April 27, 2010

Self-publishing: Tell your story in print



Lulu, Author Solutions, CreateSpace, Blurb make publishing your book a breeze

Target audience: Nonprofits, NGOs, educators, small businesses, journalists, photographers

By Kim Bale
Socialbrite staff

Updated Sept. 20, 2010, with new stats and services

With more people turning to ebooks or digital readers like the Kindle or iPad rather than turning the pages of a softcover, the publishing industry is evolving quickly. In 2008, for the first time in history, more books were self-published in the United States than were published the traditional way. According to Bowker, the agency responsible for assigning ISBNs, 288,355 traditional book titles were published last year, down a smidge from the year before. By constrast, 764,448 self-published “on demand” titles were produced last year, a dizzying 181 percent increase from the prior year.

Clearly, authors have found alternate ways to get their books on the shelf.

Inexpensive online print-on-demand services now allow anyone from nonprofit organizations to photographers to publish a story book, flip book, photo album or other publication — without the hassle of finding an agent or publisher. Sometimes, you can even make money at it. While in a traditional paperback publishing deal the author keeps just 8 to 9 percent of royalties, under most self-publishing agreements authors keep 70 to 80 percent of their profits.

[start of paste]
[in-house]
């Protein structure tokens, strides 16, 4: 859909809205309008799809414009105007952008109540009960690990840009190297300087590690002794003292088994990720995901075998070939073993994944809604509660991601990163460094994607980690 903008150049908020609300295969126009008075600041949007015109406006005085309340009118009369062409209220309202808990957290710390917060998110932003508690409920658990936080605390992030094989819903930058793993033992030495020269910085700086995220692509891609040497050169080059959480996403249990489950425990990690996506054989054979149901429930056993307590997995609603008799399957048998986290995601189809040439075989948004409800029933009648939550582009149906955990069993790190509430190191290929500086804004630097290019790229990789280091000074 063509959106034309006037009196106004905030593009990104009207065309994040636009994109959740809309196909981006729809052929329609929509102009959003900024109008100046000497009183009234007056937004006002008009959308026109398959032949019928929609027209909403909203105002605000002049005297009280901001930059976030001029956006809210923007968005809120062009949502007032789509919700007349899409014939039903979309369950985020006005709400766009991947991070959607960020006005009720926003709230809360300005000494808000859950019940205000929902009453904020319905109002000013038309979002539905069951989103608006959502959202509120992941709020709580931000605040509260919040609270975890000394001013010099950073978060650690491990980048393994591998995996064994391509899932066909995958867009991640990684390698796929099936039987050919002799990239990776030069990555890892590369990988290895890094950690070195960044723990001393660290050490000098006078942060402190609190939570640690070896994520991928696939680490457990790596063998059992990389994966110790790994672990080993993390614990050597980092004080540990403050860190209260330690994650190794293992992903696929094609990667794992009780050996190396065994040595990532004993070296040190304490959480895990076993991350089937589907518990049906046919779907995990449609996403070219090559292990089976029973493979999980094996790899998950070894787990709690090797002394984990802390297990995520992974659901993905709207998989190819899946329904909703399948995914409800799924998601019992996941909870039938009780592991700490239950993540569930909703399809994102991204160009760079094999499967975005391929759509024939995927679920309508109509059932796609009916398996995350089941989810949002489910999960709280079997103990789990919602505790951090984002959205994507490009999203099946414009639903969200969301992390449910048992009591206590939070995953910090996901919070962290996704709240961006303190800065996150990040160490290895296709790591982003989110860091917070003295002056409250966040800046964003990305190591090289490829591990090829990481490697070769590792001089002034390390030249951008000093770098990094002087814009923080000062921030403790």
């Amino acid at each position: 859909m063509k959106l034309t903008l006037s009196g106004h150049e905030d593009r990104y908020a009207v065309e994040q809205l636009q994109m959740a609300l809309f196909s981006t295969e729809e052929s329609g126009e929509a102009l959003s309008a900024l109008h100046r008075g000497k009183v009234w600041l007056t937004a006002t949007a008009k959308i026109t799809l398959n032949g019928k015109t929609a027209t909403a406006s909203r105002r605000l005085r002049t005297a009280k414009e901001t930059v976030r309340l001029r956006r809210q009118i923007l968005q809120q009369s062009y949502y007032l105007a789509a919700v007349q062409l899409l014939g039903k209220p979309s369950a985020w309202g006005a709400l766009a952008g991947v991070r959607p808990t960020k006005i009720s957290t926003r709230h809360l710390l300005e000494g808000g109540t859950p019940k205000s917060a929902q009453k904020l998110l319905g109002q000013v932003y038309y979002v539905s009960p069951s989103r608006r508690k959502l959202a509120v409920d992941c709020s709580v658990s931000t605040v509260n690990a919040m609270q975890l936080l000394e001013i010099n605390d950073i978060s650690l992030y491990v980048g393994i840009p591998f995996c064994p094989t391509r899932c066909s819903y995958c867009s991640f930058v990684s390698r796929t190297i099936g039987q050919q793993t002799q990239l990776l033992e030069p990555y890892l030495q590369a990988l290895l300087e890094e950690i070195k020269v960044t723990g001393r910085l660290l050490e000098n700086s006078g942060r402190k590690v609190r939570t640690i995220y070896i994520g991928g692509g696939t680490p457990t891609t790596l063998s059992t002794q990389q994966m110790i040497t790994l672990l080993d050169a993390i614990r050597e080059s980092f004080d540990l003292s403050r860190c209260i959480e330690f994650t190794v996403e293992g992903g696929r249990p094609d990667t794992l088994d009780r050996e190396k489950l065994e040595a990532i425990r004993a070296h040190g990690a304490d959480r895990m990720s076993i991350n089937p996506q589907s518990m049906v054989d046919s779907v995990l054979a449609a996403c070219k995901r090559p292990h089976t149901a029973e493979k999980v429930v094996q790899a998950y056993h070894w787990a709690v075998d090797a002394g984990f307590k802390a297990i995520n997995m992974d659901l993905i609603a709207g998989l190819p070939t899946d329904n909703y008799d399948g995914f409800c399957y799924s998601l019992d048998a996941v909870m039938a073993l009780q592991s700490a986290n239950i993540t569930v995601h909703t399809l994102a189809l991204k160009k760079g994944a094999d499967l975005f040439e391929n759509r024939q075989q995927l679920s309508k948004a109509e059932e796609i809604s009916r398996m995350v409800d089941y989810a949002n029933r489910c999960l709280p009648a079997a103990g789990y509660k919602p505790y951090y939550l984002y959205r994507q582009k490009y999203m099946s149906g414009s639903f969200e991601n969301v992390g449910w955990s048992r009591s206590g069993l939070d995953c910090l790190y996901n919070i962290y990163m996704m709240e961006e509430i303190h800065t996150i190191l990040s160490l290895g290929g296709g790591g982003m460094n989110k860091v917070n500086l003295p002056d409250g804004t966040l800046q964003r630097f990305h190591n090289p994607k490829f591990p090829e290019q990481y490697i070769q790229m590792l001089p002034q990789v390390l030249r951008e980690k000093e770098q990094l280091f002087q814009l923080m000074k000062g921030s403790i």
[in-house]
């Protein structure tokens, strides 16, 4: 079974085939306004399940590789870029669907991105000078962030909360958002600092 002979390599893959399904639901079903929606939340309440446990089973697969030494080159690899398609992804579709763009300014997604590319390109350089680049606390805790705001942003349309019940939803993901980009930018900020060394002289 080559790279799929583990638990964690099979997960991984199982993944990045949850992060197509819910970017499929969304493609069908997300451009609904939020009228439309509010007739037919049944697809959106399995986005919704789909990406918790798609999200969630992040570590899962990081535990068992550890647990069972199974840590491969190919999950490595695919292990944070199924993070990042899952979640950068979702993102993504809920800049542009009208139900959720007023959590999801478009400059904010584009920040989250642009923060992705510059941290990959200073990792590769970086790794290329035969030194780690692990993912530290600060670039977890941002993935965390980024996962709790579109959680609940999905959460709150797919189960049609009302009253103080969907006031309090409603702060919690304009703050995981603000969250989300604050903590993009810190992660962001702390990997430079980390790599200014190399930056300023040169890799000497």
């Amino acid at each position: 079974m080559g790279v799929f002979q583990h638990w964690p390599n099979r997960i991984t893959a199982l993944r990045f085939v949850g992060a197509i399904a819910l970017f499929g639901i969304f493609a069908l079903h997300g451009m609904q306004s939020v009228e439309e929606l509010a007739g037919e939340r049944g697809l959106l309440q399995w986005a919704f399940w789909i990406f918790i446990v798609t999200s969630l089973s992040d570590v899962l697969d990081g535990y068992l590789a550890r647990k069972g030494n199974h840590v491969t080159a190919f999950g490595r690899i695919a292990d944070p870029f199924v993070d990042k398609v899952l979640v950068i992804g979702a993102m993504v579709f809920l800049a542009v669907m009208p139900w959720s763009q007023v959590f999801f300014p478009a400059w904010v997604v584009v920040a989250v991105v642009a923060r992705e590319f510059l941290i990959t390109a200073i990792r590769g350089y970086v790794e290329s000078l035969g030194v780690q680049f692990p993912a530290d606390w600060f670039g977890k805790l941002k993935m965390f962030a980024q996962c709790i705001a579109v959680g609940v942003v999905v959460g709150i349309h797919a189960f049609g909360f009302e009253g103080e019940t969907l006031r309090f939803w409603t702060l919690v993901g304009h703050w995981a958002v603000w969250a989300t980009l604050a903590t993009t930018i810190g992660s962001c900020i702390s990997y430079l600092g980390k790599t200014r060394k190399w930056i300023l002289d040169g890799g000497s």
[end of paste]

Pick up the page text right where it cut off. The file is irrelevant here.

Compose your work, upload the files, set the price, and you can have your masterpiece printed and mailed to you, or make it available online for sale to the general public. Print On Demand websites like Lulu, Author Solutions, CreateSpace (formerly BookSurge) and others make it easy and relatively affordable to guide your book from conception to printing, with new services available to boost your marketing efforts.

Whether you’re a nonprofit, NGO, educator or small businesses, your organization likely has a good story that can be told, accompanied by photos, between the covers of a hardover or softcover book. If it sells well, it could even bring you a modest revenue stream. But think of this chiefly as a polished way to promote your organization’s brand or your own personal brand.

Self-publishing might seem like a daunting task, though the tools are more accessible than ever. Most companies request you upload your work via Word document or PDF, and they offer a variety of services to help you add images and fine-tune your book for the printing press.